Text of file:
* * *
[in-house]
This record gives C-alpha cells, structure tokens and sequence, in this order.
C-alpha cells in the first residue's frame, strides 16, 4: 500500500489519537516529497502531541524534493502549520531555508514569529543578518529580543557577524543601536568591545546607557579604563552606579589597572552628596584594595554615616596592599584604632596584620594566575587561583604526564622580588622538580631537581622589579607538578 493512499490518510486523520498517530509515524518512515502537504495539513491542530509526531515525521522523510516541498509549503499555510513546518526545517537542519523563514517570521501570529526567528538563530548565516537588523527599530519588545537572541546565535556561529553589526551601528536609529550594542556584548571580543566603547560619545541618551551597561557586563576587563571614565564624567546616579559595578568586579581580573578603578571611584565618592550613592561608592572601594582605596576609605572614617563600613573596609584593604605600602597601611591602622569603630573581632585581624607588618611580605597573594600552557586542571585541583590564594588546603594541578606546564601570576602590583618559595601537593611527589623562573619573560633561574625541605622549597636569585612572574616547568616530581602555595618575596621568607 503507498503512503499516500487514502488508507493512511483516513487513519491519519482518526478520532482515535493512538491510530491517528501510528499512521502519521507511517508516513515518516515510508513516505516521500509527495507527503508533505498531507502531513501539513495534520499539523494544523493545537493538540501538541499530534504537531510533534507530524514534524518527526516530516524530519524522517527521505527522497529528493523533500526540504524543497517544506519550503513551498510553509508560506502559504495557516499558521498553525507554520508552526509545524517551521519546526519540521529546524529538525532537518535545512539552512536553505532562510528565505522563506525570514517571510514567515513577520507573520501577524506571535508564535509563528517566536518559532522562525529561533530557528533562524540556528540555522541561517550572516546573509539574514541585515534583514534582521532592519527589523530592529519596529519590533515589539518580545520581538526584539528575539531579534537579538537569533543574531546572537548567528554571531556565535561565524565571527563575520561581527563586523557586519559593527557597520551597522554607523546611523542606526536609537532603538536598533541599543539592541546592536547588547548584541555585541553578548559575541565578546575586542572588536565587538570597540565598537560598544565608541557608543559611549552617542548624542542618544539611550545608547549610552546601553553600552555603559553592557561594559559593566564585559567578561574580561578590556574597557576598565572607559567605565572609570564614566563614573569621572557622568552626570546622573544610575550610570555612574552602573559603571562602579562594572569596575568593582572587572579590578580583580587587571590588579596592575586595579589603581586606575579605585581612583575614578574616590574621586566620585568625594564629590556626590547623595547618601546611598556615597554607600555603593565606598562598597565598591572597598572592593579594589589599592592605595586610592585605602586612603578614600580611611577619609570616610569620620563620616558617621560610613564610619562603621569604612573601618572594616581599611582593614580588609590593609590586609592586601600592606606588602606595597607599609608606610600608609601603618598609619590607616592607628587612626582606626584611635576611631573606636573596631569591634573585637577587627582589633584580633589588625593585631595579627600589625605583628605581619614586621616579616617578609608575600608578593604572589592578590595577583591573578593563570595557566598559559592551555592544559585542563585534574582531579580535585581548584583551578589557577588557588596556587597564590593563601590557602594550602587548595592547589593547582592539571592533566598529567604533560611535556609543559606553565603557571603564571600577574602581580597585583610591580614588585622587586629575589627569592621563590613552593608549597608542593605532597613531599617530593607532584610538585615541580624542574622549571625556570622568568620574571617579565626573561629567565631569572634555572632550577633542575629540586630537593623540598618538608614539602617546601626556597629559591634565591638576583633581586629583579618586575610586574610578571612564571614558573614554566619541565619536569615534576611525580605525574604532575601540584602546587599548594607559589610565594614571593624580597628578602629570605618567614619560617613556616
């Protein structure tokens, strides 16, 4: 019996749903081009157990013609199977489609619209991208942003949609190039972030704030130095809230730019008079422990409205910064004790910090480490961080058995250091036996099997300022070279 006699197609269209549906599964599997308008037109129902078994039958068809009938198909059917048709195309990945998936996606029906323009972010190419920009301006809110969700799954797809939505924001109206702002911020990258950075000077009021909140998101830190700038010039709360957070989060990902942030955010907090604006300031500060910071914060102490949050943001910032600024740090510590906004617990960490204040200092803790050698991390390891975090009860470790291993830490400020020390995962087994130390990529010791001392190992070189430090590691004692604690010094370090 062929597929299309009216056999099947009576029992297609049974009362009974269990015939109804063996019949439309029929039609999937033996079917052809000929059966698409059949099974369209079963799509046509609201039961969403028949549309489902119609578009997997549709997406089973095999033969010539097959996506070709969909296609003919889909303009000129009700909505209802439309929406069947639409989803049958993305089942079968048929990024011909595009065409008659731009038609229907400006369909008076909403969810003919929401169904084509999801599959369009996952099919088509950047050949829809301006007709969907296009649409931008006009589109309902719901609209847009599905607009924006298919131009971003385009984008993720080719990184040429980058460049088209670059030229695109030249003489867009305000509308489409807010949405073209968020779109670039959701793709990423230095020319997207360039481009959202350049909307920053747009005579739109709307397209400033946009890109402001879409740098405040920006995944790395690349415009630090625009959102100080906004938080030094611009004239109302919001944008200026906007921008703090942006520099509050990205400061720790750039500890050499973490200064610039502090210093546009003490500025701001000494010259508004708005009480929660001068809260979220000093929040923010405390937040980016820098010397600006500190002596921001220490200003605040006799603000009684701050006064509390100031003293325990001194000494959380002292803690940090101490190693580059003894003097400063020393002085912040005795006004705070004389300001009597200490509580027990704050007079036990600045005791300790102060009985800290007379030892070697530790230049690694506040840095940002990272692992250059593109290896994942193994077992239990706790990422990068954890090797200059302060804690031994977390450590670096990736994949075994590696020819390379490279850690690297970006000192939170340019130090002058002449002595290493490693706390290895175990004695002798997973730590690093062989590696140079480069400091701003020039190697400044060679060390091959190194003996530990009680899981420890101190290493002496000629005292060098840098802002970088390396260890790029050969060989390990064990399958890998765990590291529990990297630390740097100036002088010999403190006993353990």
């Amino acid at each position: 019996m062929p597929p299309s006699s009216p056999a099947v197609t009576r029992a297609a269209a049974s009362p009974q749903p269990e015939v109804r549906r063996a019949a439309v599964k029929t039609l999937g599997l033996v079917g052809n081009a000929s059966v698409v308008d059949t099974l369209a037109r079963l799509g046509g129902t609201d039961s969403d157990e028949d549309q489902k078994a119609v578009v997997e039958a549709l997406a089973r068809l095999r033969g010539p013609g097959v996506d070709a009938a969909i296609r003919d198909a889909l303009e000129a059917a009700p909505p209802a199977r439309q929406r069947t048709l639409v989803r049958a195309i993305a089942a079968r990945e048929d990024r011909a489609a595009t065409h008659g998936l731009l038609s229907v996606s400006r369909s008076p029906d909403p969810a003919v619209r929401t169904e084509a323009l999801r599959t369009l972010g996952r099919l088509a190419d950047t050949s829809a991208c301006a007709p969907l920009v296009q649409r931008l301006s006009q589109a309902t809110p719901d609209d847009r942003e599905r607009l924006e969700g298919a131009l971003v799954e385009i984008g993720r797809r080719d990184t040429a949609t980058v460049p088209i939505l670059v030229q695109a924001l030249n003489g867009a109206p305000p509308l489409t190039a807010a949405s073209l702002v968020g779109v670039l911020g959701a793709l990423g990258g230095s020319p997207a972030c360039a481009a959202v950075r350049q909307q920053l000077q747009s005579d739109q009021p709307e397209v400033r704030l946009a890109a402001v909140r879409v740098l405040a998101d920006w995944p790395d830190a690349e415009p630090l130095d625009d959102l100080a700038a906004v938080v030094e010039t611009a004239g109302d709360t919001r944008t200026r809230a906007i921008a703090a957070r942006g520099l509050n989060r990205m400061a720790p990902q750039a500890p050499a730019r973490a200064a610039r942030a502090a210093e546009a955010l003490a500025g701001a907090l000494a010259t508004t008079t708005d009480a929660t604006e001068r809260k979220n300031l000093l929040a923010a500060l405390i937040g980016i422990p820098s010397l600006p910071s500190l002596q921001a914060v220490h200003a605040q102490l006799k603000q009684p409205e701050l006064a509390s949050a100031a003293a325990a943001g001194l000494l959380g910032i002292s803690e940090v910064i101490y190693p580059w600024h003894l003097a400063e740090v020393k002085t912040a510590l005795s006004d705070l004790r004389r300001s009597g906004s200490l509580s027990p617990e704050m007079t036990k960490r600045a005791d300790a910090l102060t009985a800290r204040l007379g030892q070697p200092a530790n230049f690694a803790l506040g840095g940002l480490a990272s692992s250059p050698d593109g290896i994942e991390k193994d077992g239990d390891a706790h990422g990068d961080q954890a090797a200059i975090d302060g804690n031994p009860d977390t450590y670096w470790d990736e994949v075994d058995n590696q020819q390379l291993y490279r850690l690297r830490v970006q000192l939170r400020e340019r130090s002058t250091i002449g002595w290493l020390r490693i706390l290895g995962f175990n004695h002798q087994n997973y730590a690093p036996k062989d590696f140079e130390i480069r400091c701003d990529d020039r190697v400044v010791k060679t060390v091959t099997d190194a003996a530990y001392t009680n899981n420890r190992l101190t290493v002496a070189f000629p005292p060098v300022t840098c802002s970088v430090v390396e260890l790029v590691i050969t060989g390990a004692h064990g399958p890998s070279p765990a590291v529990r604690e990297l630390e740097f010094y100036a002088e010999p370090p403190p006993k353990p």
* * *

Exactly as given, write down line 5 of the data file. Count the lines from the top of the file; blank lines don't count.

């Amino acid at each position: 019996m062929p597929p299309s006699s009216p056999a099947v197609t009576r029992a297609a269209a049974s009362p009974q749903p269990e015939v109804r549906r063996a019949a439309v599964k029929t039609l999937g599997l033996v079917g052809n081009a000929s059966v698409v308008d059949t099974l369209a037109r079963l799509g046509g129902t609201d039961s969403d157990e028949d549309q489902k078994a119609v578009v997997e039958a549709l997406a089973r068809l095999r033969g010539p013609g097959v996506d070709a009938a969909i296609r003919d198909a889909l303009e000129a059917a009700p909505p209802a199977r439309q929406r069947t048709l639409v989803r049958a195309i993305a089942a079968r990945e048929d990024r011909a489609a595009t065409h008659g998936l731009l038609s229907v996606s400006r369909s008076p029906d909403p969810a003919v619209r929401t169904e084509a323009l999801r599959t369009l972010g996952r099919l088509a190419d950047t050949s829809a991208c301006a007709p969907l920009v296009q649409r931008l301006s006009q589109a309902t809110p719901d609209d847009r942003e599905r607009l924006e969700g298919a131009l971003v799954e385009i984008g993720r797809r080719d990184t040429a949609t980058v460049p088209i939505l670059v030229q695109a924001l030249n003489g867009a109206p305000p509308l489409t190039a807010a949405s073209l702002v968020g779109v670039l911020g959701a793709l990423g990258g230095s020319p997207a972030c360039a481009a959202v950075r350049q909307q920053l000077q747009s005579d739109q009021p709307e397209v400033r704030l946009a890109a402001v909140r879409v740098l405040a998101d920006w995944p790395d830190a690349e415009p630090l130095d625009d959102l100080a700038a906004v938080v030094e010039t611009a004239g109302d709360t919001r944008t200026r809230a906007i921008a703090a957070r942006g520099l509050n989060r990205m400061a720790p990902q750039a500890p050499a730019r973490a200064a610039r942030a502090a210093e546009a955010l003490a500025g701001a907090l000494a010259t508004t008079t708005d009480a929660t604006e001068r809260k979220n300031l000093l929040a923010a500060l405390i937040g980016i422990p820098s010397l600006p910071s500190l002596q921001a914060v220490h200003a605040q102490l006799k603000q009684p409205e701050l006064a509390s949050a100031a003293a325990a943001g001194l000494l959380g910032i002292s803690e940090v910064i101490y190693p580059w600024h003894l003097a400063e740090v020393k002085t912040a510590l005795s006004d705070l004790r004389r300001s009597g906004s200490l509580s027990p617990e704050m007079t036990k960490r600045a005791d300790a910090l102060t009985a800290r204040l007379g030892q070697p200092a530790n230049f690694a803790l506040g840095g940002l480490a990272s692992s250059p050698d593109g290896i994942e991390k193994d077992g239990d390891a706790h990422g990068d961080q954890a090797a200059i975090d302060g804690n031994p009860d977390t450590y670096w470790d990736e994949v075994d058995n590696q020819q390379l291993y490279r850690l690297r830490v970006q000192l939170r400020e340019r130090s002058t250091i002449g002595w290493l020390r490693i706390l290895g995962f175990n004695h002798q087994n997973y730590a690093p036996k062989d590696f140079e130390i480069r400091c701003d990529d020039r190697v400044v010791k060679t060390v091959t099997d190194a003996a530990y001392t009680n899981n420890r190992l101190t290493v002496a070189f000629p005292p060098v300022t840098c802002s970088v430090v390396e260890l790029v590691i050969t060989g390990a004692h064990g399958p890998s070279p765990a590291v529990r604690e990297l630390e740097f010094y100036a002088e010999p370090p403190p006993k353990p």